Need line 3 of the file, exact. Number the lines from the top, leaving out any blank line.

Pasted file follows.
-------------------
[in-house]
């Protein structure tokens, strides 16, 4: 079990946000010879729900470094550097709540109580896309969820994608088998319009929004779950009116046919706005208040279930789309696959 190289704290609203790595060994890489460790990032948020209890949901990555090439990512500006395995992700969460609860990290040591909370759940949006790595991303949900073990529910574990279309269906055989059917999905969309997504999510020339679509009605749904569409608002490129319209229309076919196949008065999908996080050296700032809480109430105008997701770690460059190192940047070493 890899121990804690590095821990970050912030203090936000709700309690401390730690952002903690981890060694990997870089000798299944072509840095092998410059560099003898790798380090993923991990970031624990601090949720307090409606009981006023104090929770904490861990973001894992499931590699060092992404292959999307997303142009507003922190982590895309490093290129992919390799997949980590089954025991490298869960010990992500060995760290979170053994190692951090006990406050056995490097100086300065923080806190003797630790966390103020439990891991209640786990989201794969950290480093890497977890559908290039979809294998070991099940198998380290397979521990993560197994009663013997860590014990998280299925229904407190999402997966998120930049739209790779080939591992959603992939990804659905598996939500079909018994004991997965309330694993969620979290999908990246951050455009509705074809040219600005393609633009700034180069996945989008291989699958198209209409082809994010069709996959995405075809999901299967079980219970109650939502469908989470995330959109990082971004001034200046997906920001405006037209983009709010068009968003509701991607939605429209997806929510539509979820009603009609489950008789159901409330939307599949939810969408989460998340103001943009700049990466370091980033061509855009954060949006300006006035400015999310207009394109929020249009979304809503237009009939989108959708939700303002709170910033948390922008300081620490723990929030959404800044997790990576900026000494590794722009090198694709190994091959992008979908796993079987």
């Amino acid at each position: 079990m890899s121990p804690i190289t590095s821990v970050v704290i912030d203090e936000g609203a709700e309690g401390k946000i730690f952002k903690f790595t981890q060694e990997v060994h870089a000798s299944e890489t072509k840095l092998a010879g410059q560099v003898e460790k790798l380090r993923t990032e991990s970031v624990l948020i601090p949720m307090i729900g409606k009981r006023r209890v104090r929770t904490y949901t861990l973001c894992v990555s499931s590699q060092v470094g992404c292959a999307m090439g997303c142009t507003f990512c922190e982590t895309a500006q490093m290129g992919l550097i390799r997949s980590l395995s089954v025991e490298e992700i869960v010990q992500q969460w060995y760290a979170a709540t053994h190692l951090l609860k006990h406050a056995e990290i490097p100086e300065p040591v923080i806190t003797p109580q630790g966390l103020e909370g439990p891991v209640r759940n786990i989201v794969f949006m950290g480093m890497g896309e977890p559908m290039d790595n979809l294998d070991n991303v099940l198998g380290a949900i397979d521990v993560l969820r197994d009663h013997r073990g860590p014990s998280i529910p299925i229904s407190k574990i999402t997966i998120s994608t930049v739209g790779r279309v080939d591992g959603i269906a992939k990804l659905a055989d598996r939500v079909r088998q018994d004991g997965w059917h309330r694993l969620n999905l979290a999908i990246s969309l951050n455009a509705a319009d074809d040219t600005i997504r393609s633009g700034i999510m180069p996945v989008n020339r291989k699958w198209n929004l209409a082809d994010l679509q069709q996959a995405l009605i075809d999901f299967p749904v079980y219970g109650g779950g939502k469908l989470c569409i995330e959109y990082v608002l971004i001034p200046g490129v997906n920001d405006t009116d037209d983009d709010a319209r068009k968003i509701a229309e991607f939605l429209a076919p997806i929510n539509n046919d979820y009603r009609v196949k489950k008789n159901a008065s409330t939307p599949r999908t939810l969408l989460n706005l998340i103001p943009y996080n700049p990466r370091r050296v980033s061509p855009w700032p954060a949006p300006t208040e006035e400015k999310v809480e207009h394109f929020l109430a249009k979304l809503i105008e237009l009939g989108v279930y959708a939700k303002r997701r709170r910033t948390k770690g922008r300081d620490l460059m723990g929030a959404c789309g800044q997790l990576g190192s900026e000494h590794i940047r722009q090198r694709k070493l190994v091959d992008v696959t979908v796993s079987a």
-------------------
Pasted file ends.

């Amino acid at each position: 079990m890899s121990p804690i190289t590095s821990v970050v704290i912030d203090e936000g609203a709700e309690g401390k946000i730690f952002k903690f790595t981890q060694e990997v060994h870089a000798s299944e890489t072509k840095l092998a010879g410059q560099v003898e460790k790798l380090r993923t990032e991990s970031v624990l948020i601090p949720m307090i729900g409606k009981r006023r209890v104090r929770t904490y949901t861990l973001c894992v990555s499931s590699q060092v470094g992404c292959a999307m090439g997303c142009t507003f990512c922190e982590t895309a500006q490093m290129g992919l550097i390799r997949s980590l395995s089954v025991e490298e992700i869960v010990q992500q969460w060995y760290a979170a709540t053994h190692l951090l609860k006990h406050a056995e990290i490097p100086e300065p040591v923080i806190t003797p109580q630790g966390l103020e909370g439990p891991v209640r759940n786990i989201v794969f949006m950290g480093m890497g896309e977890p559908m290039d790595n979809l294998d070991n991303v099940l198998g380290a949900i397979d521990v993560l969820r197994d009663h013997r073990g860590p014990s998280i529910p299925i229904s407190k574990i999402t997966i998120s994608t930049v739209g790779r279309v080939d591992g959603i269906a992939k990804l659905a055989d598996r939500v079909r088998q018994d004991g997965w059917h309330r694993l969620n999905l979290a999908i990246s969309l951050n455009a509705a319009d074809d040219t600005i997504r393609s633009g700034i999510m180069p996945v989008n020339r291989k699958w198209n929004l209409a082809d994010l679509q069709q996959a995405l009605i075809d999901f299967p749904v079980y219970g109650g779950g939502k469908l989470c569409i995330e959109y990082v608002l971004i001034p200046g490129v997906n920001d405006t009116d037209d983009d709010a319209r068009k968003i509701a229309e991607f939605l429209a076919p997806i929510n539509n046919d979820y009603r009609v196949k489950k008789n159901a008065s409330t939307p599949r999908t939810l969408l989460n706005l998340i103001p943009y996080n700049p990466r370091r050296v980033s061509p855009w700032p954060a949006p300006t208040e006035e400015k999310v809480e207009h394109f929020l109430a249009k979304l809503i105008e237009l009939g989108v279930y959708a939700k303002r997701r709170r910033t948390k770690g922008r300081d620490l460059m723990g929030a959404c789309g800044q997790l990576g190192s900026e000494h590794i940047r722009q090198r694709k070493l190994v091959d992008v696959t979908v796993s079987a």